Past issues of this magazine have featured more than a dozen hospitality sector projects, and many national chains have built with ICF, including Hilton hotels in Texas and Pennsylvania, Holiday Inns in Ohio and Kentucky, Comfort Inns in the South, and the Homewood Hotel featured in this issue on page 28. Drury Hotels has built more than a dozen ICF hotels across the United States over the past 15 years. Mark Stevens, a professional engineer and Drury’s director of construction, says, “We don’t have to worry about frozen pipes with the ICF walls. We also don’t have to worry about significant maintenance costs – not too many folks are punching holes in concrete walls. We have projects that have required little more than a fresh coat of paint in 30 years. You just can’t beat that when it comes to value.”

ICFs are also gaining popularity in a number of closely related sectors, including retirement/senior centers, vacation resorts, and condominiums. 

Drury Inn was one of the first hotel chains to implement ICF construction on a large scale. The Indianapolis facility here used more than 6,000 cubic yards of concrete.


ICFs are gaining ground in the retail segment for the same reasons they’re popular in the hospitality industry: They’re fast to construct, energy-efficient, and very low maintenance. Office buildings, temperature-controlled warehouses and storage units are a great fit for the same reason. Ward’s Ridge, a medical office building profiled on p.30 of this issue, is a great case study.

Restaurant chains and convenience stores, which make up another significant chunk of commercial low-rise construction are also using ICF, as franchises are seeking to build a series of stores at an affordable price. The fact that ICFs work anywhere on the continent is also attractive.


Midrise construction, between three and seven stories, is one of the brightest spots in commercial construction for ICF. Apartment buildings, student dormitories, senior housing, and more fit into this classification. In the Waterloo/Kitchener region west of Toronto, no fewer than 80 buildings of this type have been built; several of them are actually high rises between 15 and 25 stories tall. In this type of construction, precast concrete planks are common for floors, with light gauge steel framing for interior walls. Martin Hall, a student dormitory in Kentucky, is profiled on page 26 as a case study in this sector.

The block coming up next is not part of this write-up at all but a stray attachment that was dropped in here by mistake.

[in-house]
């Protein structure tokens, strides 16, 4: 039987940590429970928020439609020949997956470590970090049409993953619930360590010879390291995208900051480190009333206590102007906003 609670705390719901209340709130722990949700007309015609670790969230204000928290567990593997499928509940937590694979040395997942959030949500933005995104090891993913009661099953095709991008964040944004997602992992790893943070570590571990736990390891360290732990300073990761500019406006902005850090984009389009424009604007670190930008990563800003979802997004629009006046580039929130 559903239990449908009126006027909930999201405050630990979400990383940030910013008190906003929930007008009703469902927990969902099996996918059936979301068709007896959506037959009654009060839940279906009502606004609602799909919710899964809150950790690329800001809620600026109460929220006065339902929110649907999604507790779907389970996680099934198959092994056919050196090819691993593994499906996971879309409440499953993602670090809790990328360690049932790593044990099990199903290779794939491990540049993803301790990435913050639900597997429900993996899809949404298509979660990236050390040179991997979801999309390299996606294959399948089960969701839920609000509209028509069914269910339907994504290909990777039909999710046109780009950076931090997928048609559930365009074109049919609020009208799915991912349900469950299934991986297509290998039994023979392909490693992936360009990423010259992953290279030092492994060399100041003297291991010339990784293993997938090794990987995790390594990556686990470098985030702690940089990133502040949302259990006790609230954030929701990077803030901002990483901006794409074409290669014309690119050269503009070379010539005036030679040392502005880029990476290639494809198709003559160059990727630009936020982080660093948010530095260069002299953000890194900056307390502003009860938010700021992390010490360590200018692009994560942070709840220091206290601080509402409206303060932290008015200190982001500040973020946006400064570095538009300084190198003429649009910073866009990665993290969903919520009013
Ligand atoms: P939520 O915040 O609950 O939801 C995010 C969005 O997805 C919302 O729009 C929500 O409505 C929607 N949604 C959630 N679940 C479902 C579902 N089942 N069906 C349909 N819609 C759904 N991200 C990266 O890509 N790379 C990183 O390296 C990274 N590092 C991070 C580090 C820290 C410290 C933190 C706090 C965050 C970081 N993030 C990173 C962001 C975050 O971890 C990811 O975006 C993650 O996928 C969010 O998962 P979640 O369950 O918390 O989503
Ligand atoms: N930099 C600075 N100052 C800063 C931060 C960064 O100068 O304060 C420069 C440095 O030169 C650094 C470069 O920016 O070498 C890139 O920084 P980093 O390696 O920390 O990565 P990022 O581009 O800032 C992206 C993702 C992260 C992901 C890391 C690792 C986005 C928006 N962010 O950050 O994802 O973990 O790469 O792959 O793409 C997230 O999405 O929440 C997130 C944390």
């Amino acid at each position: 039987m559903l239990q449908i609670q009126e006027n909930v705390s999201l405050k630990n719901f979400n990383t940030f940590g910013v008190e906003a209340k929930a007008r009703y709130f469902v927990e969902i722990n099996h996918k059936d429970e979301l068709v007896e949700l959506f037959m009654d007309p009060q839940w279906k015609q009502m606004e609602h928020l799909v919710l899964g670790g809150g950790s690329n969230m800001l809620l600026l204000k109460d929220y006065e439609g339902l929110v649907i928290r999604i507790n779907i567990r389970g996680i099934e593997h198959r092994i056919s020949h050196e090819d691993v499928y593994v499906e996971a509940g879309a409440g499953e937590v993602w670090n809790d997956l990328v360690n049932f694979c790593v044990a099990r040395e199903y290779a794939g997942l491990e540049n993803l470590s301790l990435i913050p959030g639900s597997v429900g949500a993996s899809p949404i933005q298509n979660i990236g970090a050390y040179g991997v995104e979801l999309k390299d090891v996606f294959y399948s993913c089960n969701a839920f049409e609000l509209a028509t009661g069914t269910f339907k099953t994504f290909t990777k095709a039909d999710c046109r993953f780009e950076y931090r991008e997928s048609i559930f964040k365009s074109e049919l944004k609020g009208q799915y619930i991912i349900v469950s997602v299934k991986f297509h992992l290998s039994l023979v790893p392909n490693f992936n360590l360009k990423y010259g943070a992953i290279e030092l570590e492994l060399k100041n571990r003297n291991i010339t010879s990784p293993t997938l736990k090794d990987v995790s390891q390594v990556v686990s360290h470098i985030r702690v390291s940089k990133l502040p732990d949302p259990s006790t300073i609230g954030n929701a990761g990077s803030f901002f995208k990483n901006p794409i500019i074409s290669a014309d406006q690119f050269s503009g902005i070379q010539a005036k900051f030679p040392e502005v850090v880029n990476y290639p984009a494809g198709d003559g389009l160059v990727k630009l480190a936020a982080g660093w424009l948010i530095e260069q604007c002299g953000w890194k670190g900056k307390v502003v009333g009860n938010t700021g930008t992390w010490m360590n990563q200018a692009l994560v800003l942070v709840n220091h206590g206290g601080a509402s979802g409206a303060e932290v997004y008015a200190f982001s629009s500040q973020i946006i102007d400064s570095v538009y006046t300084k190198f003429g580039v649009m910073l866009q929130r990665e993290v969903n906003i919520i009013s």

While church construction may not be an obvious niche, ICF churches and worship facilities are not uncommon. Once again, the developer is also the long-term owner. In Arizona, ICFs have been used to build more than a dozen Catholic churches with soaring arches and towering ceilings. But ICF churches have also been built in Ohio, Florida, Texas, and a number of other states as well. In a few cases, ICF churches have been built using volunteer labor from the congregation. In addition, ICFs have been used to build monasteries and church youth retreat facilities.

ICFs have been used to build worship facilities of many different styles. This Anglican church in Florida was built with ICF and takes inspiration from the gothic cathedrals of Europe.


City, state, and federal buildings have all been built with ICFs. Fire stations and emergency response buildings are perhaps the most common type, but police headquarters, border crossing stations, and municipal buildings have all been built with ICF in multiple states.

This Utah wildfire command center is just one example of the dozens of fire stations and other municipal buildings built across the U.S.


Proven to be one of the most blast-resistant building methods available, ICFs have been shipped to Afghanistan and Iraq to create solid, safe facilities for our armed forces, and they’re being used on military installations domestically as well.

This administration building on Fairchild Air Force Base outside Spokane, Wash., is a great example of the many applications ICFs find in the military.



Educating owners and architects requires a significant investment, and it usually is a process of months, not weeks. However, ICFs have already penetrated every sector and subsector of commercial construction, and case studies are available on this magazine’s website for virtually all of them. Jails, hospitals, even mine shafts, have been built with ICFs. 

Owners of commercial buildings are more performance-oriented than their residential counterparts. Energy efficiency, air quality, sound reduction, maintenance, durability, and disaster resistance are more significant in the commercial sector, and ICF excels in all these areas.